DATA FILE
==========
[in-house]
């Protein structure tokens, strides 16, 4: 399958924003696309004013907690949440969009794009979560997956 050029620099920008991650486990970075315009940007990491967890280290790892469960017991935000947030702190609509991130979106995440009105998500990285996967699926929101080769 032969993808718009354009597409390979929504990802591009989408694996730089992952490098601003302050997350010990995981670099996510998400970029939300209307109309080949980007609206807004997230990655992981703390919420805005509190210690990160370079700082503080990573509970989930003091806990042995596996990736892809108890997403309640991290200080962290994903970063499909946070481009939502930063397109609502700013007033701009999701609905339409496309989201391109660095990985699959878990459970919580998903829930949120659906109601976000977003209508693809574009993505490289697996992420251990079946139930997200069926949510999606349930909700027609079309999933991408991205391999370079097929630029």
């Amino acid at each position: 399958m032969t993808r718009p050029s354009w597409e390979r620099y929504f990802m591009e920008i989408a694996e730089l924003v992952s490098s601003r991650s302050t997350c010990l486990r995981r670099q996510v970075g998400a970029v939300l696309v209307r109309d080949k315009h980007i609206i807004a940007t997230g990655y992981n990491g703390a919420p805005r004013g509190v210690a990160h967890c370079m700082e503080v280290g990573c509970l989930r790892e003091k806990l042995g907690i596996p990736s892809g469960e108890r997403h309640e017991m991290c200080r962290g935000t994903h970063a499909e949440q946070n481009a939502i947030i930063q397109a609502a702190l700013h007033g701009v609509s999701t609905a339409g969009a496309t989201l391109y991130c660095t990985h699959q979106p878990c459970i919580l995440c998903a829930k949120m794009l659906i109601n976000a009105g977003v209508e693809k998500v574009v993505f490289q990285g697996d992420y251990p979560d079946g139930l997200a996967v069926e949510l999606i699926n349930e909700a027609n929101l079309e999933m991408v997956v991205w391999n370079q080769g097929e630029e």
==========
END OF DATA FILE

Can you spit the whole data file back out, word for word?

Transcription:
[in-house]
């Protein structure tokens, strides 16, 4: 399958924003696309004013907690949440969009794009979560997956 050029620099920008991650486990970075315009940007990491967890280290790892469960017991935000947030702190609509991130979106995440009105998500990285996967699926929101080769 032969993808718009354009597409390979929504990802591009989408694996730089992952490098601003302050997350010990995981670099996510998400970029939300209307109309080949980007609206807004997230990655992981703390919420805005509190210690990160370079700082503080990573509970989930003091806990042995596996990736892809108890997403309640991290200080962290994903970063499909946070481009939502930063397109609502700013007033701009999701609905339409496309989201391109660095990985699959878990459970919580998903829930949120659906109601976000977003209508693809574009993505490289697996992420251990079946139930997200069926949510999606349930909700027609079309999933991408991205391999370079097929630029």
């Amino acid at each position: 399958m032969t993808r718009p050029s354009w597409e390979r620099y929504f990802m591009e920008i989408a694996e730089l924003v992952s490098s601003r991650s302050t997350c010990l486990r995981r670099q996510v970075g998400a970029v939300l696309v209307r109309d080949k315009h980007i609206i807004a940007t997230g990655y992981n990491g703390a919420p805005r004013g509190v210690a990160h967890c370079m700082e503080v280290g990573c509970l989930r790892e003091k806990l042995g907690i596996p990736s892809g469960e108890r997403h309640e017991m991290c200080r962290g935000t994903h970063a499909e949440q946070n481009a939502i947030i930063q397109a609502a702190l700013h007033g701009v609509s999701t609905a339409g969009a496309t989201l391109y991130c660095t990985h699959q979106p878990c459970i919580l995440c998903a829930k949120m794009l659906i109601n976000a009105g977003v209508e693809k998500v574009v993505f490289q990285g697996d992420y251990p979560d079946g139930l997200a996967v069926e949510l999606i699926n349930e909700a027609n929101l079309e999933m991408v997956v991205w391999n370079q080769g097929e630029e």